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Duterte sorry for innocent killed in war on drugs

President Duterte admitted that some children ended up being “collateral damage” of his anti-drug campaign. The president has drawn flak for the spate of killings linked to war on drugs. ACE MORANDANTE/PPD, File
MANILA, Philippines — President Rodrigo Duterte apologized Thursday for the innocent people who were killed in his brutal war on narcotics as he stressed that the crackdown would only stop until the last drug personality is killed or placed behind bars.
 
Duterte, who has drawn flak for the spate of killings linked to his war on drugs, admitted that some children ended up being “collateral damage” of his anti-narcotics campaign.
 
“I would admit there were killings that were really unintended, like the children who were caught in a crossfire. Collateral damage, and I'm sorry,” the president told ABS-CBN News in an interview.  
 
“There has to be a casualty and there has to be some drawbacks there,” he added.
 
In an interview with CNN Philippines also Thursday, Duterte said security forces have no criminal liability if some innocent people are harmed in a crossfire.
 
“You want the killings to stop in the Philippines, foreigners and natives should stop drugs. You stop this and everything will be okay. We can concentrate on other things of government,” he said.
 
More than 6,000 people believed to have links with illegal drugs have been killed since Duterte assumed the presidency on June 30.
 
Critics claimed that Duterte’s war on drugs has emboldened security forces and vigilante groups to carry out extrajudicial killings. The United Nations, the United States, the European Union and human rights advocates have raised concerns over the killings and have asked Duterte to ensure that the rule of law is respected in all law enforcement operations.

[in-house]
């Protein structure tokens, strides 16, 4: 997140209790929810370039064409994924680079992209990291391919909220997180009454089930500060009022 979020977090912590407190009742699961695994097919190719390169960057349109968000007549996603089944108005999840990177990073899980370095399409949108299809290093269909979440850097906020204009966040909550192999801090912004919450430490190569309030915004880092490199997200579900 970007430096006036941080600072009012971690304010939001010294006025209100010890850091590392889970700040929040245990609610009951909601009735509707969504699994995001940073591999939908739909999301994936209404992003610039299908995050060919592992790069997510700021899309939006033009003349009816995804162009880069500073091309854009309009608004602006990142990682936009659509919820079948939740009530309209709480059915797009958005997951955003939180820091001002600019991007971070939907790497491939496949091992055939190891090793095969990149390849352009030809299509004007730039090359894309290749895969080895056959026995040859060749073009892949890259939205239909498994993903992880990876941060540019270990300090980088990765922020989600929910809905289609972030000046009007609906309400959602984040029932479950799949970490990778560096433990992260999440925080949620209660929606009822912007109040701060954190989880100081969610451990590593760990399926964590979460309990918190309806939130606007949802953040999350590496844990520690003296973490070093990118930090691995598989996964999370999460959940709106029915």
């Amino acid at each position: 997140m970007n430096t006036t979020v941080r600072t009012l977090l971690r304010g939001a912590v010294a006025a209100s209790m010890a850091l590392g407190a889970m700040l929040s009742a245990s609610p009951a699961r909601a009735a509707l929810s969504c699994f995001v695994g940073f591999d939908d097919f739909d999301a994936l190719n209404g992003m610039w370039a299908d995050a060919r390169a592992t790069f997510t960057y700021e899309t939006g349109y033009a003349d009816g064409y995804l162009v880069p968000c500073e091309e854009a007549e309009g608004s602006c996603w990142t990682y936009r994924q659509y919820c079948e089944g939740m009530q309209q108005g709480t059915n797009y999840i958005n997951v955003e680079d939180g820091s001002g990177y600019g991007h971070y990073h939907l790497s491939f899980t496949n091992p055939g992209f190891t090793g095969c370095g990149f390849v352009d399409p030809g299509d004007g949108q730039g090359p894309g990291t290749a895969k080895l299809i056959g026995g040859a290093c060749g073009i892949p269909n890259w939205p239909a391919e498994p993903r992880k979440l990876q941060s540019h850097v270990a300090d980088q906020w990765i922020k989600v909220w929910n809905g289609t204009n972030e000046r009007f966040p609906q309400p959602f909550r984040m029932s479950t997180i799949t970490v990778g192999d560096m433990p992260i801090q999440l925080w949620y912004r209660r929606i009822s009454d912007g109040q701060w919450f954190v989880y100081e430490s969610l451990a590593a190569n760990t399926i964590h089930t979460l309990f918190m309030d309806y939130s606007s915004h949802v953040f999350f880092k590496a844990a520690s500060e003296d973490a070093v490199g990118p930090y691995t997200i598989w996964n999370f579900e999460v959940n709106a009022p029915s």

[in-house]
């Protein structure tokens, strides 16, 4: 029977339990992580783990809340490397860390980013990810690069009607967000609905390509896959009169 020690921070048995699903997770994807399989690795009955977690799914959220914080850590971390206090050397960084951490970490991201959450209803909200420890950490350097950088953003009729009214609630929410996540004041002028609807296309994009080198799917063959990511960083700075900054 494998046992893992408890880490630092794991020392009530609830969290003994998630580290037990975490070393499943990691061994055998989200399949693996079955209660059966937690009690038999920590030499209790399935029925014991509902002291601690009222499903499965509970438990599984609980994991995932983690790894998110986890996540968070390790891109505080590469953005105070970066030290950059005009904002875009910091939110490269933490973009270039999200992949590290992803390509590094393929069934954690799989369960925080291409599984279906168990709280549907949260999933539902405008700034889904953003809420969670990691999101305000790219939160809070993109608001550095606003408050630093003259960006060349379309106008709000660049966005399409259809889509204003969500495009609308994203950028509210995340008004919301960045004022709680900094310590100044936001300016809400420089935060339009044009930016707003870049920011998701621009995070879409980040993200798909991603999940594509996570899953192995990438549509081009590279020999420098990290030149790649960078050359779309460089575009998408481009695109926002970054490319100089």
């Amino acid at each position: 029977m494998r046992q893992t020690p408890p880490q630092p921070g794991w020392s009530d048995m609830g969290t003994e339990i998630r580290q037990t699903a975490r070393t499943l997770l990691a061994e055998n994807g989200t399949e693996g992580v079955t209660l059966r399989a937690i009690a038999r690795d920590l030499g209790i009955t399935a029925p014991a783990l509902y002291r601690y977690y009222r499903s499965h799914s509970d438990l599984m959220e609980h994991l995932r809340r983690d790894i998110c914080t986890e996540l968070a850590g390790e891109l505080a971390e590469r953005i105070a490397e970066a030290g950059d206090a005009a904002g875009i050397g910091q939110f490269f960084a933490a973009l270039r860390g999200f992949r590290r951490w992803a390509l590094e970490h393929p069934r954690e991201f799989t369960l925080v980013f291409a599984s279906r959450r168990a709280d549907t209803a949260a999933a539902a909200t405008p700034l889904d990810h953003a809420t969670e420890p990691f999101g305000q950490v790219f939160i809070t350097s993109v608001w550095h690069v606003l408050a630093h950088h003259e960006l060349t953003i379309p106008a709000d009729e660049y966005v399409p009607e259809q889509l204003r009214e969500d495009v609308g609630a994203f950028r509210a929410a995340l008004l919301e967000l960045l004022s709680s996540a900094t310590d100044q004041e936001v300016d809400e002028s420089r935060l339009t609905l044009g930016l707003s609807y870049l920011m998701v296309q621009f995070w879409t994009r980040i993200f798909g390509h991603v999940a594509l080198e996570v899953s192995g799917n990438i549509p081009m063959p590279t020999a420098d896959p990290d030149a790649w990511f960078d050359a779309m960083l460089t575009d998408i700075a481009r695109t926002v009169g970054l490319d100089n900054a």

The president maintained that he does not endorse or condone summary executions.  
 
“There are vigilantes out to kill drug pushers without mercy,” he said.
 
Despite the rising number of fatalities linked to his war on drugs, Duterte said he is not yet satisfied with the gains of the campaign.
 
“Until the last pusher is out of the street, I’ll be very frank with you, until the last drug lord is killed, this campaign will continue until the very last day of my term,” he said.
 
During the campaign period, Duterte vowed to put an end to the drug problem within the first six months of his term. The president, admitted though last September that he cannot fulfill the promise because of the large number of drug addicts and officials involved in narcotics. He said he needs another six months to address the drug problem, which he said has contaminated four million people.  
 
The president previously said that the drug list submitted to him by security forces contains the names of about 2,000 barangay captains, municipal mayors, a few governors and congressmen. 
 
Duterte has linked about 160 incumbent and former government officials to the narcotics trade. The president has given the House of Representatives, Senate and the Supreme Court copies of the drug list, admitting that he cannot solve the drug menace by himself.
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